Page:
Daily Development for
Thursday, August 20, 1998
by: Patrick A. Randolph, Jr.
Professor of Law
UMKC School of Law
Of Counsel: Blackwell Sanders Peper Martin
Kansas City, Missouri
VENDOR/PURCHASER; INSTALLMENT LAND CONTRACTS; SPECIFIC PERFORMANCE; CASH SALE: Earnest money agreement that calls for execution of installment contract can be specifically enforced for cash price.
Meyer v. Kesterson, 950 P.2d 896 (Or. App. 1997).
The Oregon Court of Appeals affirmed the trial court's entry of judgment for specific performance of a land sale contract over various objections by the seller. In 1989, buyer and seller had signed a form earnest money agreement. The agreement had blanks that were not filled in regarding the amount of the monthly installment, the dates of the first and last payments, the due date of the balloon payment referenced in the contract and the date on which interest would begin to accrue. It provided that a deed of trust would secure buyers' obligations and that seller would clear obtain clear title to an access road.
Seller was unable to acquire access to the parcel until 1994, at which time seller attempted to renegotiate the sales price on the ground that acquiring the access road had proven more costly than the parties had contemplated when they signed the earnest money contract in 1989.
The buyer sued for specific performance of the earnest money agreement as a cash sale contract. Affirming the trial court's order granting specific performance, the Court of Appeals held that certain language of the earnest money agreement implied, and the seller's deposition testimony confirmed, that the seller would accept full payment of the purchase price in cash. Specifically, the contract provided that the monthly payments would be "no less than" the stipulated amount indicating that the buyer could pay more than the installment alone.
The Court of Appeals also affirmed the trial court's rejection of the seller's argument that the description of the property in the earnest money agreement was insufficiently specific. It held that extrinsic evidence may properly be admitted to demonstrate that contract embodies unequivocally a clear intent. It held that the description of realty in a sales contract is sufficiently specific if there is only one parcel that fits the description in the contract.
Comment 1: The case is noteworthy in part because of the horrible ethical mess into which the involved lawyer involved himself. The Seller had sold the property once before, and had retained attorney to foreclose on it. During the foreclosure, the first purchaser was trying to sell the property to Buyers in this case, and in fact had contracted to do so when a dispute arose between that purchaser and Buyers. Buyers retained the same attorney to help them with that dispute. Because he was aware of the pending foreclosure, attorney suggested that Buyers and Seller get together and that the first purchaser give a deed in lieu of foreclosure. This all was accomplished, and the Seller and Buyers negotiated a new contract, all with only the one attorney doing all the work. The attorney then held the earnest money under the agreement for four years while he represented Seller in attempting to resolve the problem of the road.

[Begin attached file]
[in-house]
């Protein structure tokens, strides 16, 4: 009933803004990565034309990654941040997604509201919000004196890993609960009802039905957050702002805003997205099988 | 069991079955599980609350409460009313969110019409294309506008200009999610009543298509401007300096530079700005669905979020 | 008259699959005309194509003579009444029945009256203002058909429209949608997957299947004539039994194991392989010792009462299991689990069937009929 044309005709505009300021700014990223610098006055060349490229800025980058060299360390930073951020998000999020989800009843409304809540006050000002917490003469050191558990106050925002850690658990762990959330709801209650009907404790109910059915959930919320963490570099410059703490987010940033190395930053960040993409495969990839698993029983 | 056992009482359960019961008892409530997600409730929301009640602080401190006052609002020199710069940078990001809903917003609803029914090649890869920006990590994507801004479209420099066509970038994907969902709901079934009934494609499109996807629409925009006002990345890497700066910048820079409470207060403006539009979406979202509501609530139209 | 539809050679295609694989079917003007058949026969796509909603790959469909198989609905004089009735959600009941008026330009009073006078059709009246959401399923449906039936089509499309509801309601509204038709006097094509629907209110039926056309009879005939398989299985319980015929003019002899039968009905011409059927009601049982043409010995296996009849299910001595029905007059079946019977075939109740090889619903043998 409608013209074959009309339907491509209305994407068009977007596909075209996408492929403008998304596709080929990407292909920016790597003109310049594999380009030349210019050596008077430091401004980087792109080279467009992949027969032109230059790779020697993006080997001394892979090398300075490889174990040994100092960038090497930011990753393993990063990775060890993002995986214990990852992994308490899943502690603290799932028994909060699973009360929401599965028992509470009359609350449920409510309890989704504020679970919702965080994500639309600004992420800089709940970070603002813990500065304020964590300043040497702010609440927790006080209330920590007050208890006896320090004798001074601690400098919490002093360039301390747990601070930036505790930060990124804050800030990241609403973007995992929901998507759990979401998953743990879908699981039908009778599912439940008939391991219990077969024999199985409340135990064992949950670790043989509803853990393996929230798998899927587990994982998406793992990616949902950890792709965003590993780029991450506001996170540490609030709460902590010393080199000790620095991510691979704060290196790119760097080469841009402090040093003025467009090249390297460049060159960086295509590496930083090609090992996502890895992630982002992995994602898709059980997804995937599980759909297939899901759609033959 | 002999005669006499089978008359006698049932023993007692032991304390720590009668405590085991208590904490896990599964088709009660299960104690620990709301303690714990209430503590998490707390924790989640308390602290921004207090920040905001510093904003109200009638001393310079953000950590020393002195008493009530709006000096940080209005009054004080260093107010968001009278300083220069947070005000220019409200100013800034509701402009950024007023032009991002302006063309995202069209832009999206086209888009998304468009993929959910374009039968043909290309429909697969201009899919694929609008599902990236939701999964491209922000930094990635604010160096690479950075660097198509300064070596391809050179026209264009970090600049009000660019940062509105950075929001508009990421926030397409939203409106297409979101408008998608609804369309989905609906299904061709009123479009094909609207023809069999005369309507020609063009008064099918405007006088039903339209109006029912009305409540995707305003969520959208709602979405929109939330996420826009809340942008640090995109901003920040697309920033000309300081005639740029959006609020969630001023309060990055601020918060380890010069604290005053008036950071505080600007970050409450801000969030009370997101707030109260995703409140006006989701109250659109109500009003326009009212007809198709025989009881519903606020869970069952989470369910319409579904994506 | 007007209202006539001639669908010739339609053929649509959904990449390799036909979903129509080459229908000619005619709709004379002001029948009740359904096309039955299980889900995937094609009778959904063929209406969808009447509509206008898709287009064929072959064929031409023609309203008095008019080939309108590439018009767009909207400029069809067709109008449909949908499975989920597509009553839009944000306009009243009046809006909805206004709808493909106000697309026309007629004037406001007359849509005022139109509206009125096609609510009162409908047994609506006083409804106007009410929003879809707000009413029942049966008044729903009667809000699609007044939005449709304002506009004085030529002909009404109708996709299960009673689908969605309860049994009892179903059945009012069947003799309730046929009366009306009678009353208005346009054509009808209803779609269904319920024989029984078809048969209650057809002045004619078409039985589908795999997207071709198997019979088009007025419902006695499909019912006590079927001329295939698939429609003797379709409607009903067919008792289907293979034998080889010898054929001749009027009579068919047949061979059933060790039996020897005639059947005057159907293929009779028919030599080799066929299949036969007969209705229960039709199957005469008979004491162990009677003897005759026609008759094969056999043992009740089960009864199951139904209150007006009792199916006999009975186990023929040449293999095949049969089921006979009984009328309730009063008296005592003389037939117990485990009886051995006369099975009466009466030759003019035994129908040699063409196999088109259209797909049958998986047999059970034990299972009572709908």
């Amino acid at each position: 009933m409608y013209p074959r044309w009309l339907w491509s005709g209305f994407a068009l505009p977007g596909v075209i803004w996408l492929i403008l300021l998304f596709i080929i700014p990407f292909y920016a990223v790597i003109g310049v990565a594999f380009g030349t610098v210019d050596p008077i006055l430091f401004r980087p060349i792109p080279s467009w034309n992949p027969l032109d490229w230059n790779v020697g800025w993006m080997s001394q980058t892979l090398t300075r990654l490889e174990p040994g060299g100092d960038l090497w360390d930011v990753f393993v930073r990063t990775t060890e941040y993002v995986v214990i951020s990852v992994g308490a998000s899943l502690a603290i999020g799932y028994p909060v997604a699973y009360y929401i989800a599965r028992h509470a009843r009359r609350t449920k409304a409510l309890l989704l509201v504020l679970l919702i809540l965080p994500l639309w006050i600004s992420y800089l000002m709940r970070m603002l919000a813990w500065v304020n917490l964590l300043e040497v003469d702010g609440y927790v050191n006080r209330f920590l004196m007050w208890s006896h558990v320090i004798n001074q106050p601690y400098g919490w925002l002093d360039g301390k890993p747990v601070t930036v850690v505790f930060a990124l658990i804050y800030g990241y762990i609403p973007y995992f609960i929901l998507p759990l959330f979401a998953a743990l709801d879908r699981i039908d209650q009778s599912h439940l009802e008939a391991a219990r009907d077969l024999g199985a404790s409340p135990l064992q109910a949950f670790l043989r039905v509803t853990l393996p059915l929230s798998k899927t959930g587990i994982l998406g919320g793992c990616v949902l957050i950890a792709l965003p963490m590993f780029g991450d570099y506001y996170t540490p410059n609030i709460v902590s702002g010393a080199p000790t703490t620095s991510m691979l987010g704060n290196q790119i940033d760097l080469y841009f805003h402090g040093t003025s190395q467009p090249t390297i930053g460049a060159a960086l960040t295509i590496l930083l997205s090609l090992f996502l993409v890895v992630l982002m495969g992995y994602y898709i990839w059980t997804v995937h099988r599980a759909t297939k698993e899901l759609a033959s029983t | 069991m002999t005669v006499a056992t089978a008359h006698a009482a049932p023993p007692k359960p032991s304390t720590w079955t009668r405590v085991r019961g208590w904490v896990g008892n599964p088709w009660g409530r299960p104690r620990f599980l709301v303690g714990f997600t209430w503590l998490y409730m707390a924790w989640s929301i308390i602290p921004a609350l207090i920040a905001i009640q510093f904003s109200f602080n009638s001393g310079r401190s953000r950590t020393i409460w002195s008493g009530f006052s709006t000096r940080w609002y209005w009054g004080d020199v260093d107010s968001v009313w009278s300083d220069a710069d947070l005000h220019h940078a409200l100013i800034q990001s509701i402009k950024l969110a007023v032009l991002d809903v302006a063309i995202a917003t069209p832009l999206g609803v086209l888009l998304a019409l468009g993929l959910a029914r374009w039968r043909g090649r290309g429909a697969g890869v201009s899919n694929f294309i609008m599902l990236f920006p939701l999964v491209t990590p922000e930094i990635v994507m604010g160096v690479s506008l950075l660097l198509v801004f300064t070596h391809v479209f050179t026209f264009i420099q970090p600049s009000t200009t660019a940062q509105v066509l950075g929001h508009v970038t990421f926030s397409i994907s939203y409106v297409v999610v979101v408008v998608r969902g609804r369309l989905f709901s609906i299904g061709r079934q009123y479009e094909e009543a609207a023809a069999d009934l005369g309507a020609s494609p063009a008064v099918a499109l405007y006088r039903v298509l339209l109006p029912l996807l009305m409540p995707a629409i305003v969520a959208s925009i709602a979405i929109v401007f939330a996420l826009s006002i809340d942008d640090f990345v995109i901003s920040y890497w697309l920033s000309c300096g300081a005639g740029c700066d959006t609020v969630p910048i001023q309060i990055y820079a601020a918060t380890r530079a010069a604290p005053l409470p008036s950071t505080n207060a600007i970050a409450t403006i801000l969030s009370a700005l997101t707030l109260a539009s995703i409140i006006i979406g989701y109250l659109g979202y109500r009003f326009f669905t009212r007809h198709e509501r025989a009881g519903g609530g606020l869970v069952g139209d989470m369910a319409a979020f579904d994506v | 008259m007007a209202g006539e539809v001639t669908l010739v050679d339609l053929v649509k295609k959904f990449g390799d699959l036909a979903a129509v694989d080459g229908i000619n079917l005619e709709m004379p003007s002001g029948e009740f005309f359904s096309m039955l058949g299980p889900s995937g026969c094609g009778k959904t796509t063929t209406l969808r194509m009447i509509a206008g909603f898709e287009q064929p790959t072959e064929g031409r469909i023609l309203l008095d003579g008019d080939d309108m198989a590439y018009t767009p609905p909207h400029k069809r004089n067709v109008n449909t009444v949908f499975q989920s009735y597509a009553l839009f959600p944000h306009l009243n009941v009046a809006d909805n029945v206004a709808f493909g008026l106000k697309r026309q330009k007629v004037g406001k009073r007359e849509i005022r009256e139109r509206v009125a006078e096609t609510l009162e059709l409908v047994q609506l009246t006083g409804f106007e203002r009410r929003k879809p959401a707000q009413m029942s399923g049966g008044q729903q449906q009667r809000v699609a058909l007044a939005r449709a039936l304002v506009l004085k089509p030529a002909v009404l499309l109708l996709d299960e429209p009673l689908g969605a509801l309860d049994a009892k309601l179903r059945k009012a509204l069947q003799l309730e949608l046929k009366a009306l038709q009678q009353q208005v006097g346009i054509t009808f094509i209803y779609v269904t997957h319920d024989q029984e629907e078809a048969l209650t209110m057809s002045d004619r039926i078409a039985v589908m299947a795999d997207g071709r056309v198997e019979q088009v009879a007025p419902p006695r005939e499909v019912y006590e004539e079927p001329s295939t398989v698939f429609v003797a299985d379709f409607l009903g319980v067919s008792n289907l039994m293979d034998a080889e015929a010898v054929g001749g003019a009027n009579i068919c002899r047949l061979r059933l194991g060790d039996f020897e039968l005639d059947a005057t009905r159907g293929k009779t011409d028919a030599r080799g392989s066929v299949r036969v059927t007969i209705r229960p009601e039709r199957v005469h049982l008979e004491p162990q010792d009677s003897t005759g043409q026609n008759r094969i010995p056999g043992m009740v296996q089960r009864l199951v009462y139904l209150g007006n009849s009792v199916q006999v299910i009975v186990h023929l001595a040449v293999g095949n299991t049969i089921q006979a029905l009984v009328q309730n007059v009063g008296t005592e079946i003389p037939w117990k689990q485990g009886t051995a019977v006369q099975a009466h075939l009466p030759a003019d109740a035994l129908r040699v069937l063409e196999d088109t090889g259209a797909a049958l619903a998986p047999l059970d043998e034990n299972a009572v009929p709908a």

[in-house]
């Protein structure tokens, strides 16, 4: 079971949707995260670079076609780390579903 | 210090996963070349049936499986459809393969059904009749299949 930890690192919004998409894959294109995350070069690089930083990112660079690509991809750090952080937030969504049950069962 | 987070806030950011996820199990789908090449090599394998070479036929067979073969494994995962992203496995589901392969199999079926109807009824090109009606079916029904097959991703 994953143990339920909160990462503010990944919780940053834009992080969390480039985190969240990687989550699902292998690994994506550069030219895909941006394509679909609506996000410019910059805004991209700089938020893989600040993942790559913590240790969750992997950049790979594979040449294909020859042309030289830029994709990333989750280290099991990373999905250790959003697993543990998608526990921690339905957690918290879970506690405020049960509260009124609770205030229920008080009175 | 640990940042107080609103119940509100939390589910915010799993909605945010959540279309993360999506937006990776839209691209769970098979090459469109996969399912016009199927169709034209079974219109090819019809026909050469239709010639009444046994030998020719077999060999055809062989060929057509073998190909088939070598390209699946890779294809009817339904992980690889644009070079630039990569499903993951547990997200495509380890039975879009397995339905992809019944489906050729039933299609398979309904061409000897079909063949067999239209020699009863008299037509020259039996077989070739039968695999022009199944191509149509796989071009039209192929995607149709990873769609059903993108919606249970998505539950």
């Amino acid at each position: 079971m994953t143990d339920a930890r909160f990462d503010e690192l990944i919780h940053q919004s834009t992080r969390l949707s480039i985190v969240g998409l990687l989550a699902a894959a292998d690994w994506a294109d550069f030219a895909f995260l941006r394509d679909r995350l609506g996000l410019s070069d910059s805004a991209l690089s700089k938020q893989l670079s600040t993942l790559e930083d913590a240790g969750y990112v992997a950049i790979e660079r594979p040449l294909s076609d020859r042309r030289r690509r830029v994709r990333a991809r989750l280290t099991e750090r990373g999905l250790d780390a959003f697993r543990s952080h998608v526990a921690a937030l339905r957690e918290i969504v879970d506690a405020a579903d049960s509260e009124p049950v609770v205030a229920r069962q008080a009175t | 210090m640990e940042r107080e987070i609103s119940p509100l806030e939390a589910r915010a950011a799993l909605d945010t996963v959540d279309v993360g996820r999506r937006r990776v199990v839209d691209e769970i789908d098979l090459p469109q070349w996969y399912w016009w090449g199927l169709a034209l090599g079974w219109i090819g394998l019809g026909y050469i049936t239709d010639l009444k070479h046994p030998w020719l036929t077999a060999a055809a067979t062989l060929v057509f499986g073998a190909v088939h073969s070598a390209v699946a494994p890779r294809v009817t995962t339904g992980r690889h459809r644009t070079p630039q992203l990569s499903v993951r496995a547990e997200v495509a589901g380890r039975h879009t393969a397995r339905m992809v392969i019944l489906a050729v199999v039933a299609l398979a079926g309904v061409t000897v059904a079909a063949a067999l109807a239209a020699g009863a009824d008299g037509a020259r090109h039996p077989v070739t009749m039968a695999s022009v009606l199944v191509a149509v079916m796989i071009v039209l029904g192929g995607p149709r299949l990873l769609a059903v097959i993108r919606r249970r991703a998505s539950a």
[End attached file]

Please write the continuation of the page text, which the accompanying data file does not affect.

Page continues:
The attorney believed subjectively that he represented only the Seller. But it is clear that Buyers thought otherwise, and had some basis for so believing, in that he had been their lawyer on a related matter earlier. Although it is likely that the attorney in fact was helpful in putting together a deal at an affordable cost, and saving everyone time and trouble in the short run, it also is likely that the pronounced conflict of interest was a factor in the parties inability to resolve their problems later.
Comment 2: It often would be the case that an installment debt holder will not want to be paid promptly, so as to take advantage of installment payment treatment under the tax codes or for some other reason. It always is a good idea to be explicit about understandings in this area.
Comment 3: Interestingly, the Buyers actually wound up trying to avoid the contract, becuase other title difficulties arose. They had obtained a modified order from the trial court awarding them damages instead of specific performance, but the court here held that such modified order was rendered at a time when the trial court no longer had jurisdiction and hence was a nullity.
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